Being back in the beach house that witnessed much of my 20s feels strange and wondrous – like a sort of time travel | Nova Weetman

Many years ago, a friend from university invited some of us to his mum’s beach house at Walkerville South. His mum had bought the house super cheap before the world had discovered that there was another impressive coastline in Victoria, far away from the more established houses of the Mornington Peninsula or the Great Ocean Road.

The house was a weatherboard shack hidden in thick native bush. There were two bedrooms, and a large corner couch in the lounge that doubled as two extra beds when needed. Fronted by large windows, you could spy the ocean through the tall trees while standing in the kitchen and waiting for the kettle to boil. It was a house that didn’t need too much attention. From the straw matting on the floor to the green bathroom straight out of the 1970s, it was immediately welcoming, and once you arrived, you didn’t want to leave.

On that first visit, I slept on one of the couch-beds, preferring to keep the curtains open so I could see the darkness of the sky. And in the morning, I woke to a row of noisy rosellas hanging out on the edge of the deck, waiting for birdseed. We swam even in the height of winter, running into the cold, foamy water and lasting only minutes before tiptoeing with bare feet back up the hill to the waiting fire. We drank too much cheap red wine, ate simple meals of beans and rice, and laughed late into the night. It was one of those bonding weekends that was so joyful, it was repeated more than once.

After we left university and scattered in different directions, I still borrowed the house from time to time, introducing it to other friends, including the man who would one day become my partner. After he and I started going out, we visited just the two of us, and I remember mocking him for pulling on a wetsuit before wading into the sea. The house witnessed much of my 20s, those lost years when none of us knew what we were going to do with the rest of our lives, and coming together somehow made us feel safe.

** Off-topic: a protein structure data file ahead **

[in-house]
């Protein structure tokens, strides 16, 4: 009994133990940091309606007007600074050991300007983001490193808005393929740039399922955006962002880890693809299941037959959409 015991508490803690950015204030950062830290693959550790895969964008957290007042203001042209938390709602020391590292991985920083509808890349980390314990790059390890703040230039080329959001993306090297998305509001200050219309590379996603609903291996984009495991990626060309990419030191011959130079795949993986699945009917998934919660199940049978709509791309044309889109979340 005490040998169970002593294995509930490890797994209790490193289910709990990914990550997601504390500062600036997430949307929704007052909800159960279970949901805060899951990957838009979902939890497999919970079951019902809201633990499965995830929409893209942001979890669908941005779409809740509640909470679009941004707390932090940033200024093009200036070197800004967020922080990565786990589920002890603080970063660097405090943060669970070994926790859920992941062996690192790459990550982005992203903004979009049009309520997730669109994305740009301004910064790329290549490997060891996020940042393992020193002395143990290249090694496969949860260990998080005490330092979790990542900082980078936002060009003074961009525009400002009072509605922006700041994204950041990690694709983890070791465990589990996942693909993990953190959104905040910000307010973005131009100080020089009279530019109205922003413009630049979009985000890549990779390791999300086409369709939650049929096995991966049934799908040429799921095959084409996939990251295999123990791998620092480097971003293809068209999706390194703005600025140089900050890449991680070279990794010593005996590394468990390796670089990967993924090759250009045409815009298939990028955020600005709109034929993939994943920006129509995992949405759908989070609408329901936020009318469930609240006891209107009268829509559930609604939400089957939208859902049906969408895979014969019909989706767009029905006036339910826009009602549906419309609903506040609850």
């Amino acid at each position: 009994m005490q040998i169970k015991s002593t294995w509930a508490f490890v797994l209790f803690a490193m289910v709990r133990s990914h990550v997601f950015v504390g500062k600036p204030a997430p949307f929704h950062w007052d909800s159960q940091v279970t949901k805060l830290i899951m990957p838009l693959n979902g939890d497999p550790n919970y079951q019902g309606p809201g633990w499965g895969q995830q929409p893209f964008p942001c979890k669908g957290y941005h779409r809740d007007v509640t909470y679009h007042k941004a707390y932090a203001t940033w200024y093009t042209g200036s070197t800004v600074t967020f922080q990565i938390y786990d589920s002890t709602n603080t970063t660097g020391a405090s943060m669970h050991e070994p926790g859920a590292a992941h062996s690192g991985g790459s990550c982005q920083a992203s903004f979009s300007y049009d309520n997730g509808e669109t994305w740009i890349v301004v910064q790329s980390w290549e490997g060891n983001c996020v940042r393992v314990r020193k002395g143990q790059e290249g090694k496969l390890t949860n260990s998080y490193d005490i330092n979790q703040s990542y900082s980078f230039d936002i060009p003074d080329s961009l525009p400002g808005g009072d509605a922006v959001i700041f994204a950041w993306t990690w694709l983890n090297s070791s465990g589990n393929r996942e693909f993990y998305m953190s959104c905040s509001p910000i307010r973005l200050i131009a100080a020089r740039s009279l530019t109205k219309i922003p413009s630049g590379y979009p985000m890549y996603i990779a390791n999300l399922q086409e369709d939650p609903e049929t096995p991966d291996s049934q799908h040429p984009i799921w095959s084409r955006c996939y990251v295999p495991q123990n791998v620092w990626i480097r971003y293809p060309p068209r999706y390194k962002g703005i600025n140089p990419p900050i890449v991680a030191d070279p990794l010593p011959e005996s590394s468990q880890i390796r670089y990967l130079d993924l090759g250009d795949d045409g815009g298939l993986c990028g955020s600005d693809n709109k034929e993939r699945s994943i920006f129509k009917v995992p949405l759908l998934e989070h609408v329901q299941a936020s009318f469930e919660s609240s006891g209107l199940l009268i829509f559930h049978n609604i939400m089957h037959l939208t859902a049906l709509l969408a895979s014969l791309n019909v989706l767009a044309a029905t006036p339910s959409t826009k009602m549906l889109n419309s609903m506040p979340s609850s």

And then my university friend married his partner and moved to another state, and we lost contact. I stopped visiting the house because he wasn’t around to lend me the keys. But years later, each time I read Alison Lester’s wonderful Magic Beach to my children, I would be transported back to the wilds of Walkerville South, a place that had become almost mythical in my memory.

Three years ago, as the pandemic restrictions lifted, friends invited the kids and I to visit them on their summer holiday. I’d been to the Gippsland coast often as an adult and knew the roads well, but I hadn’t stayed at Walkerville South since that time. I was surprised to see how little had changed. A gravel road still led the way in, and the hill behind the beach was still dotted with only a handful of houses.